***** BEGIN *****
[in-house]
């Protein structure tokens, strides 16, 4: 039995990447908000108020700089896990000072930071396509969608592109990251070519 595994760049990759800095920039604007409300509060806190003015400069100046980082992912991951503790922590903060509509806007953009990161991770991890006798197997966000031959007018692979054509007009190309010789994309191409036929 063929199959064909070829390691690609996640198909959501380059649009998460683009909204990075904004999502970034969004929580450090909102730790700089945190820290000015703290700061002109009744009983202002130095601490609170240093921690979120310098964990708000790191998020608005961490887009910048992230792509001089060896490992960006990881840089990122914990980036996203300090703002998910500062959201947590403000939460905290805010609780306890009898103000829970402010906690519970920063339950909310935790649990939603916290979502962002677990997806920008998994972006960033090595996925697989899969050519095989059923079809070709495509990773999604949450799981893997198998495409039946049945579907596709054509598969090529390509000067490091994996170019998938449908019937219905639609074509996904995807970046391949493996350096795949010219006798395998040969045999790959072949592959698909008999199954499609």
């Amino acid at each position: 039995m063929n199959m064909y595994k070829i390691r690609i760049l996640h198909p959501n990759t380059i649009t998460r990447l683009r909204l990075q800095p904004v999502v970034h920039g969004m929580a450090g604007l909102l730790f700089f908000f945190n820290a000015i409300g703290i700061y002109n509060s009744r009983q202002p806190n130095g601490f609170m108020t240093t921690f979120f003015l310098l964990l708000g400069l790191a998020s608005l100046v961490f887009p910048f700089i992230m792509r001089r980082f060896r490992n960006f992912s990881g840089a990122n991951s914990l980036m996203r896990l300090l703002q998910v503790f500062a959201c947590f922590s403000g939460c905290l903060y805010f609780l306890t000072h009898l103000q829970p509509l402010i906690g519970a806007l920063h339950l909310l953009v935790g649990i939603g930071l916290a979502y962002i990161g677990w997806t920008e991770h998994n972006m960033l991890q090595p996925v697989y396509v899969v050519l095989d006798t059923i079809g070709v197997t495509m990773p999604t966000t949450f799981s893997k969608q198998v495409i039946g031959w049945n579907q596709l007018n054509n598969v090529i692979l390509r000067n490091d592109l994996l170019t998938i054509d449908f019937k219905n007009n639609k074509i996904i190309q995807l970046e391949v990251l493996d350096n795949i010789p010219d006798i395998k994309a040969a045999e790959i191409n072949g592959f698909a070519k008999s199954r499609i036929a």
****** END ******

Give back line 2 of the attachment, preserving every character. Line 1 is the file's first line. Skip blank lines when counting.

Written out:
């Protein structure tokens, strides 16, 4: 039995990447908000108020700089896990000072930071396509969608592109990251070519 595994760049990759800095920039604007409300509060806190003015400069100046980082992912991951503790922590903060509509806007953009990161991770991890006798197997966000031959007018692979054509007009190309010789994309191409036929 063929199959064909070829390691690609996640198909959501380059649009998460683009909204990075904004999502970034969004929580450090909102730790700089945190820290000015703290700061002109009744009983202002130095601490609170240093921690979120310098964990708000790191998020608005961490887009910048992230792509001089060896490992960006990881840089990122914990980036996203300090703002998910500062959201947590403000939460905290805010609780306890009898103000829970402010906690519970920063339950909310935790649990939603916290979502962002677990997806920008998994972006960033090595996925697989899969050519095989059923079809070709495509990773999604949450799981893997198998495409039946049945579907596709054509598969090529390509000067490091994996170019998938449908019937219905639609074509996904995807970046391949493996350096795949010219006798395998040969045999790959072949592959698909008999199954499609």